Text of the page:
If the contract entered into is unenforceable in any event, as where it is illegal,1 neither party can complain because he was induced to enter into it by fraud. So fraudulently inducing a conveyance of an entire tract by one occupying only a small part thereof gives no right of action in equity to the real owner of such tract to have such deed cancelled as it has no effect on his rights.2 So an oral promise, though made without the intention of performing, if made prior to the execution of an inconsistent written contract on the same subject, can not be enforced because of the parol evidence rule,3 and is not fraud.4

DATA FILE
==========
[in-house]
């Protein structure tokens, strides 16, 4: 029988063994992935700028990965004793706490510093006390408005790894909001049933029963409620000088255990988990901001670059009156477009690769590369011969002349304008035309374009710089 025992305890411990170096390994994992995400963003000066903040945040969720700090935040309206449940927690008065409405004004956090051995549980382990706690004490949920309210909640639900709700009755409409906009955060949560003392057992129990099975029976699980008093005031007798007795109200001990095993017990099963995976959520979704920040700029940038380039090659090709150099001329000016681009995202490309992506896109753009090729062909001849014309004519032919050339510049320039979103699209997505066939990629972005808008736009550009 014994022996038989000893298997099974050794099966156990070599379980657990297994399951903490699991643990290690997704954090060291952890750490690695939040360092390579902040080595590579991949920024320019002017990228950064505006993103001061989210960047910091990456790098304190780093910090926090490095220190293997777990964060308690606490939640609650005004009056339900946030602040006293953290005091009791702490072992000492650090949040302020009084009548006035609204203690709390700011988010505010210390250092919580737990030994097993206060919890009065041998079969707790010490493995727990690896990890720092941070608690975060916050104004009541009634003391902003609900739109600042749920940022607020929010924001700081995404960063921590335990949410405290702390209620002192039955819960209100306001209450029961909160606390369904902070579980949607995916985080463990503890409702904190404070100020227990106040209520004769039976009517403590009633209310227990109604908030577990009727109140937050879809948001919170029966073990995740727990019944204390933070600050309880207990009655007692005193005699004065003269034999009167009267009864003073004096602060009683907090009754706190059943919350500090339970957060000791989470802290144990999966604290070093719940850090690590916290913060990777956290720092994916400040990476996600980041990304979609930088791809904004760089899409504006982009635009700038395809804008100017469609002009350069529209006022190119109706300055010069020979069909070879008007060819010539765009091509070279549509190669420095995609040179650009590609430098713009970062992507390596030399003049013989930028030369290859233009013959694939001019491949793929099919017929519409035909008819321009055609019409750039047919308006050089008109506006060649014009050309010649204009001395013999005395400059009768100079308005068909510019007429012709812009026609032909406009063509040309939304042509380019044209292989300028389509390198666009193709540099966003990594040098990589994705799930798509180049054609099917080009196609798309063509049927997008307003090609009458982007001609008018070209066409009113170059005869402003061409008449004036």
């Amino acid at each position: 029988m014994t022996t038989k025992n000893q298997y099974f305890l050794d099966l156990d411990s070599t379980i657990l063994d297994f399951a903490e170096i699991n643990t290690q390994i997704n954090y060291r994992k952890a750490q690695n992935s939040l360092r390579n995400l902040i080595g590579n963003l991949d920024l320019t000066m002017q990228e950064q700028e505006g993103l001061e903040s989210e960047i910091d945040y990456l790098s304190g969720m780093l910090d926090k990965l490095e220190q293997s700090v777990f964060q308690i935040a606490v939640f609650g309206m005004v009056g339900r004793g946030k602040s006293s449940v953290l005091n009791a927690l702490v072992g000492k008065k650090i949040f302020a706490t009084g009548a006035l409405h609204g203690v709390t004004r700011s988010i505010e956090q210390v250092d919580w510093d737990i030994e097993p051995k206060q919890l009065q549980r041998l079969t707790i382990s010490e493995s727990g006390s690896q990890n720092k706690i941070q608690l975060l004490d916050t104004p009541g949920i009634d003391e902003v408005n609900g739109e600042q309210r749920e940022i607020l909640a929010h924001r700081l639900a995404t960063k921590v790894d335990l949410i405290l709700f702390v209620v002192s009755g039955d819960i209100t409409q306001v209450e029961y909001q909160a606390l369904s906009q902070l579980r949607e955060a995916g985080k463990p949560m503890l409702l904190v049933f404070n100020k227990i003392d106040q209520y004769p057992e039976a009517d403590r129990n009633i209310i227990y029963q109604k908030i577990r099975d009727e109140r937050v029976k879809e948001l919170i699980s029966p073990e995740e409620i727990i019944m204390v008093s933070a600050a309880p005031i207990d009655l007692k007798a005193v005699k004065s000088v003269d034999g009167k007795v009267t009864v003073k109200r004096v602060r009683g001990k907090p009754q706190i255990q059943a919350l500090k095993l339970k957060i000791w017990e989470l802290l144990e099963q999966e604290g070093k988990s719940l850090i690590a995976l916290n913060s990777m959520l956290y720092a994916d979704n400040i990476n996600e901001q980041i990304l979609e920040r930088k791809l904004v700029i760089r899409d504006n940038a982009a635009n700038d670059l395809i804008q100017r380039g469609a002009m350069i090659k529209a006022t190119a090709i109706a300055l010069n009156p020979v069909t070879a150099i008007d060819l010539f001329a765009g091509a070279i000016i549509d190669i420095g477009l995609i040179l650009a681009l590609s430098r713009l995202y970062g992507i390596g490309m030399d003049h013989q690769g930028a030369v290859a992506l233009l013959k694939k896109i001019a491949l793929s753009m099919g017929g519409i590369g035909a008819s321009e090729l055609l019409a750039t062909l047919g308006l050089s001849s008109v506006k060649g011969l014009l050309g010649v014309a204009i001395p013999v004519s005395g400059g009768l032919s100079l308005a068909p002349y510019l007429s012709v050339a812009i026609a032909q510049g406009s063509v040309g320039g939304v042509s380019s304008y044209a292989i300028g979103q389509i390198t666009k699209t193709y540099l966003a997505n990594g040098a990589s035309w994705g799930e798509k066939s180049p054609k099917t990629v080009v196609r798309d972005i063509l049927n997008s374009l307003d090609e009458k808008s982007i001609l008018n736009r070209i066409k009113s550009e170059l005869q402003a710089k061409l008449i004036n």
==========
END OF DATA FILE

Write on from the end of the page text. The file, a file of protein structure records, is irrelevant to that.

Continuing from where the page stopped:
6 Potter v. Lumber Co., 105 Wis. 25, 80 N. W. 88, 81 N. W. 118.

7 Simmang v. Harris (Tex. Civ. App.), 27 S. W. 786.

8 Hetzler v. Morrell, 82 la. 562, 48 N. W. 938 (the other parties to the contract can not recover damages from the party causing such renunciation).

9 Bank of Commerce v. Broyles, 16 N. M. 414, 120 Ac. 670.

10 Carrington v. Life Association, 59 Neb. 116, 80 N. W. 491.

11 McClure v. Campbell, 148 Mo. 96, 49 S. W. 881.

12 McClure v. Campbell, 148 Mo. 96, 49 S. W. 881.

1 Graham v. Marks, 98 Ga. 67, 25 S. E. 931.